Splanchnic sequestration of amino acids (SSAA) is a process observed during aging that leads to decreased peripheral amino acid (AA) availability. The mechanisms underlying SSAA remain unknown. The aim of the present study was to determine whether a high-protein diet could increase nitrogen retention in aged rats by saturating SSAA and whether SSAA could be explained by dysregulation of hepatic nitrogen metabolism. Adult and aged male Sprague-Dawley rats were housed in individual metabolic cages and fed a normal-protein (17% protein) or high-protein diet (27%) for 2 wk. Nitrogen balance (NB) was calculated daily. On day 14, livers were isolated and perfused for 90 min to study AA and urea fluxes. NB was lower in aged rats fed a normal-protein diet than in adults, but a high-protein diet restored NB to adult levels. Isolated perfused livers from aged rats showed decreased urea production and arginine uptake, together with a release of alanine (vs. uptake in adult rats) and a hepatic accumulation of alanine. The in vivo data suggest that SSAA is a saturable process that responds to an increase in dietary protein content. The hepatic metabolism of AA in aged rats is greatly modified, and urea production decreases. This result refutes the hypothesis that SSAA is associated with an increase in AA disposal via urea production.
- nitrogen metabolism
- isolated perfused liver
- high-protein diet
sarcopenia is the universal, involuntary decline in lean body mass that occurs with aging (30). The resulting muscle weakness and function loss increase the incidence of falls in the elderly, which increases occurrence of fractures and a decline in quality of life (31). Understanding the process of sarcopenia could allow new therapeutic strategies designed to prevent the loss of muscle mass and function, thus preserving the quality of life of elderly people and decreasing morbidity and mortality. The context of aging populations in Western countries makes this issue a major public health concern.
The underlying mechanism of sarcopenia is clearly multifactorial, and altered hormone secretion (54) and undernutrition and lack of adequate physical activity (11, 21) have been recognized as contributing factors. However, the metabolic alterations involved in sarcopenia remain poorly understood and require clarification. Sarcopenia mainly results from a slow, but continuous, decrease in protein synthesis in the postprandial state (56) resulting from a resistance to anabolic stimuli (50) and a decrease in substrate availability.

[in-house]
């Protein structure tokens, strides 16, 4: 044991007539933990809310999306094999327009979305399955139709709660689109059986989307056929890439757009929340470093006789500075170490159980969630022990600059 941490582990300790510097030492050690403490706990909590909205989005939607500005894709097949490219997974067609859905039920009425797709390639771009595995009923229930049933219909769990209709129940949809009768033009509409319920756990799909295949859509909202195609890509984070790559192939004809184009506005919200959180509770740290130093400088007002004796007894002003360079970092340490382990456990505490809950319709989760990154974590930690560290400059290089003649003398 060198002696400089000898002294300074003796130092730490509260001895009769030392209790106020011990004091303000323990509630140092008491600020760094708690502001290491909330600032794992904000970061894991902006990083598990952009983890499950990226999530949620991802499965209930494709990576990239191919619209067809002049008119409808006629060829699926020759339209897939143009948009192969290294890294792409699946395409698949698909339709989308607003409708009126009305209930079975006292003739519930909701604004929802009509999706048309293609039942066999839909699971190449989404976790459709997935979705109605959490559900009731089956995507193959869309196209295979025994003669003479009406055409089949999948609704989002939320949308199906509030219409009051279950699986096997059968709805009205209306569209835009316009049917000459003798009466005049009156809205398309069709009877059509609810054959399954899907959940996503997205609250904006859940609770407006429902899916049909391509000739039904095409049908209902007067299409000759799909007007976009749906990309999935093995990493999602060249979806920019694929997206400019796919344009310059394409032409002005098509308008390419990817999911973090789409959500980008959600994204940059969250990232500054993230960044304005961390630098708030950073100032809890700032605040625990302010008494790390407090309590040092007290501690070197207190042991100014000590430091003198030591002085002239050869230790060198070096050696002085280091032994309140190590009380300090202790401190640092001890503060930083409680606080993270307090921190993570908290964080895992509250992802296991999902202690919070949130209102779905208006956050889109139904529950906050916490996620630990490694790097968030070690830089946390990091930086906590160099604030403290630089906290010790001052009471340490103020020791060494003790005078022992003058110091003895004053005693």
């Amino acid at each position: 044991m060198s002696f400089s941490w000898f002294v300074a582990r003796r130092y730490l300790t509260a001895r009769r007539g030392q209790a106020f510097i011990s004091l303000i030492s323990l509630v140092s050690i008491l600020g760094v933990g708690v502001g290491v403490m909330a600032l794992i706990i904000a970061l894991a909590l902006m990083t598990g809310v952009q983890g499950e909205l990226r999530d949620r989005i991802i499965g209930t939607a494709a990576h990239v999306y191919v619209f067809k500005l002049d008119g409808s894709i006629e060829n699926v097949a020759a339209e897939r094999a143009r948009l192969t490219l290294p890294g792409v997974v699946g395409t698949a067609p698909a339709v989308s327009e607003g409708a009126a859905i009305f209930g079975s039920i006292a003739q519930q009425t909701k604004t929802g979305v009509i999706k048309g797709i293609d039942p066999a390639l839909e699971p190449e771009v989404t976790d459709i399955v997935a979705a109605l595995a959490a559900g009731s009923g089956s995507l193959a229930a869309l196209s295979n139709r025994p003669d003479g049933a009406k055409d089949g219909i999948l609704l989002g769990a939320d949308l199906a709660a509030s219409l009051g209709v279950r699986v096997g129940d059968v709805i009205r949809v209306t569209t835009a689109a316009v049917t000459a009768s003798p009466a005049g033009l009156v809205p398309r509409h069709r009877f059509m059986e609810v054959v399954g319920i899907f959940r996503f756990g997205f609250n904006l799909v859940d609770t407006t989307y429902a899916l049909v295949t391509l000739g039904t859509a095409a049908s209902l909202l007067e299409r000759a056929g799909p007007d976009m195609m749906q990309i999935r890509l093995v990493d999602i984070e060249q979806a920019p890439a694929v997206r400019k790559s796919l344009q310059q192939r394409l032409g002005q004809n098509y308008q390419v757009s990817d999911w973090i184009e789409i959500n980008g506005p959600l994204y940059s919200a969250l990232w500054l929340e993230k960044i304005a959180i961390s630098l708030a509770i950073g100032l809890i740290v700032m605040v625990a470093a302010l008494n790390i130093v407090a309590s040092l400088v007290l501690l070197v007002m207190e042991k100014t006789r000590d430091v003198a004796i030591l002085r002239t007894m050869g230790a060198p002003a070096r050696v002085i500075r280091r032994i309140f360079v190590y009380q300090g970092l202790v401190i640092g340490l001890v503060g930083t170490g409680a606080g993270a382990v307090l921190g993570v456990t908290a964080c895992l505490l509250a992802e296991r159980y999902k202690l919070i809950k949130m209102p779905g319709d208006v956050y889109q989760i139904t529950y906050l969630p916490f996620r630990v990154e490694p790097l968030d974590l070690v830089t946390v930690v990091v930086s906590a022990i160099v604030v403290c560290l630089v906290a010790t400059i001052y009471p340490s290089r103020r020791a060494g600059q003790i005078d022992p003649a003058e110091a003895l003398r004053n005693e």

This last process is attributed to the splanchnic sequestration of amino acids (SSAA). Splanchnic extraction of leucine (6) and phenylalanine (49) is higher in elderly subjects studied in the postprandial state than in adults. The intensity of the splanchnic sequestration of leucine has been negatively correlated with leucine plasma levels in these elderly subjects (6). Recently, we reported the same effect in aged rats (17). Thus it appears that SSAA may be responsible for a decrease in the peripheral availability of dietary amino acids (AA), particularly for muscle protein synthesis, and is therefore a factor contributing to sarcopenia.
Since very little is known about SSAA, the aim of the present study was to gain a fuller understanding of this process. SSAA is a metabolic process. It must therefore have a limit and, therefore, can, in principle, be saturated. It is known that quantitative manipulation of nitrogen supply can modulate nitrogen retention in the elderly (3). Our first working hypothesis was accordingly that SSAA could be saturated by administration of a sufficient amount of protein. To test this hypothesis, we studied young and old rats fed a normal-protein diet (17% protein) or a high-protein diet (27% protein) for 14 days, and we measured nitrogen balance (NB) daily.